Perry W. Allen was born April 28, 1841, and died at his home, near Semmes, Ala., January 10, 1911. At the beginning of the war he enlisted in Company I, 21st Alabama Volunteers, and served through the many hardships to the end. He was in the battles of Corinth and Farmington and in the siege of Fort Morgan. When the fort fell, he was taken prisoner and sent to New Orleans, kept there two months, and was then taken to Elmira Prison, where he remained for nine months, through cold and starvation, till the war ended. He was paroled and sent home June 15, 1865.
After the war he was married to Miss Temple Pierce, and of this union were born nine children, five of whom died in infancy. Three sons and a daughter, with the mother,
mourn the loss of a devoted father and husband. He was a loyal Church member for fifty years. He was devoted to his old comrades, and was buried in his Confederate gray.
PRESIDENT OF THE DABNEY H. MAURY CHAPTER.
Much sorrow occurred in Philadelphia on March 28, 1911, in the death of Mrs. Henry Bohmer, who died at the elegant family residence in Edgewater Park.
Mrs. Bohmer was Miss Lyons, of Richmond, Va. She was closely allied to many families of distinction. She was a greatniece of Governor Wise, of Virginia. She was a granddaughter of the eminent jurist. Judge Lyons, of Richmond. Early in life she married Mr. Henry Bohmer, whose father for thirty five years was German Consul in Richmond. For the past fifteen years Mrs. Bohmer had lived at Edgewater Park, Philadelphia. She was President of the Dabney H. Maury Chapter, U. D. C., of that city. The Philadelphia Bulletin states that "through her executive ability and untiring energy the Chapter owes much of its present flourishing condition." She was also a Daughter of the American Revolution and a member of the Colonial Dames.
The Philadelphia Press of April 12 states of the service: "For the first time in the history of the Daughters of the Confederacy a memorial service was held in the North for a Chapter President. Rev. Dr. Richardson, rector of St. James Church, conducted the memorial service. He always made the prayer at the Chapter celebration of the birthday of Gen. Robert E. Lee for Mrs. Bohmer."
MRS. HELEN DABNEY SMITH.
The Ed S. Rugeley Chapter, U. D. C., of Bay City, Tex., reports the death of a much loved member, Mrs. Helen Moore Dabney, wife of Dr. Baxter Smith, on the 24th of February. She was born in Fredericksburg, Va., in 1844, and was the daughter of John Milton Dabney and Elizabeth Taylor Moore, who was a great granddaughter of Patrick Henry. Through her mother Mrs. Smith was also a descendant of the Colonial Governor of Virginia, Sir Alexander Spottswood, whose daughter, Catherine, married Bernard Moore, of Chelsea, on York River, Virginia. The name of this old home was taken from Chelsea on the Thames, the home of Bernard Moore's great grandfather, the celebrated Sir Thomas More, Lord High Chancellor of England under Henry VIII.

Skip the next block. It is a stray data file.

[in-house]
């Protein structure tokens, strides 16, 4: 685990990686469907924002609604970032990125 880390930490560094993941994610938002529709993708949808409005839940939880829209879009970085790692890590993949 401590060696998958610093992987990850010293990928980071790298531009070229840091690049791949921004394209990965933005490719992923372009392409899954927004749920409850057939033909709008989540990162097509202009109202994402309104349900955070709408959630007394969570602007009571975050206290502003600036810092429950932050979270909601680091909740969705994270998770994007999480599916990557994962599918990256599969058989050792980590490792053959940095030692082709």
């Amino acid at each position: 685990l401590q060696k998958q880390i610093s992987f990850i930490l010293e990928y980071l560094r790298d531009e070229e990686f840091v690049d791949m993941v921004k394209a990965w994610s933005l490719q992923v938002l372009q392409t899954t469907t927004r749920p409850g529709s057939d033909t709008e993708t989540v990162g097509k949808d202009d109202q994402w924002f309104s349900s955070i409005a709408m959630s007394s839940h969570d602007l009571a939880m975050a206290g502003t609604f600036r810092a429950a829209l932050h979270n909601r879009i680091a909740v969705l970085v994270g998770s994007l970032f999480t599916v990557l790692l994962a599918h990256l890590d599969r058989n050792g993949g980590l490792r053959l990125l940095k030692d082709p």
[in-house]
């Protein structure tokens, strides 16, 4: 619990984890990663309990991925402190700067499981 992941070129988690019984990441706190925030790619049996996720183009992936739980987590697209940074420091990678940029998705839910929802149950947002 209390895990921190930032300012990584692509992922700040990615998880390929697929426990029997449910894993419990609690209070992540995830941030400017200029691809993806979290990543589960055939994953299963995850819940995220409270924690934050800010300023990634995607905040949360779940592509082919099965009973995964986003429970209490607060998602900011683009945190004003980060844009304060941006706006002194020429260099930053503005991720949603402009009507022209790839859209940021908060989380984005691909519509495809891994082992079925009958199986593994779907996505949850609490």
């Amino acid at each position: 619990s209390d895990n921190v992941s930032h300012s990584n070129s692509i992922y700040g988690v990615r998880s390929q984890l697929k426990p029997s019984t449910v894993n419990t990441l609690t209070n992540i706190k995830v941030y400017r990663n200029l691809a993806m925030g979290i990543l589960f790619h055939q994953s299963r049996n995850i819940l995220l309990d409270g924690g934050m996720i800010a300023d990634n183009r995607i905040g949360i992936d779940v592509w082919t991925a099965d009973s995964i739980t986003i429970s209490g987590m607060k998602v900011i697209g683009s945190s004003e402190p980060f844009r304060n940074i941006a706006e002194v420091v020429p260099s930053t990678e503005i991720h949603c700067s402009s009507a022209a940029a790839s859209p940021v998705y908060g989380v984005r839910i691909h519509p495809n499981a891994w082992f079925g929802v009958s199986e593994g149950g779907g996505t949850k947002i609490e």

Mrs. Smith formerly lived at Wharton, Tex., where she was a member of the J. E. B. Stuart Chapter, but later removed to Bay City. She was an earnest worker in the U. D. C., devoted to the old soldiers of the South, and noted for her good work in Church circles. Resolutions of tender sympathy with the family and friends were passed by her Chapter. The Confederate Veterans and Daughters of the Confederacy took part in the burial services. The casket was covered with the Confederate flag and many beautiful floral offerings.
CAPT. JUNE KIMBLE.
(By Judge C. C. Cummings, Historian of the Texas Division U. C. V., and his intimate
Junius Kimble was born at Clarksville, Tenn., April 1, 1842, and died at Eastland City, Tex., April 4, 1911.
In the first complete history of Texas by Henderson Yoakum (1856) there is a facsimile of the Texas Declaration of Independence from Mexico, dated March 2, 1836, in the handwriting of June Kimble's father. Mr. Kimble married Miss Farmer, to whom was born this son Junius six years later.
Junius Kimble inherited the revolutionary instincts of the father, holding that governments were made for man and not man for governments, so when the South called for men to uphold the vital guarantee of liberty, this son, not yet merged into man's estate, volunteered in the ranks of Company A,14th Tennessee Infantry, on April 9, 1861, at his native place, serving under Lee till Appomattox, four years to the day from his enlistment. The October VETERAN of 1910 gives the remarkable experience at Gettysburg of this boy soldier with his regiment in Archer's Tennessee Brigade. That brigade was at the opening of the three days' battle on the first day and advanced with Pickett in the famous charge of that division the last day. Archer's Brigade while in Heth's Division shared equal honors with Pickett's men in thus reaching the high water mark of the great American conflict on that ensanguined field.
(This article of Comrade Kimble's elicited many comments in succeeding numbers of the VETERAN.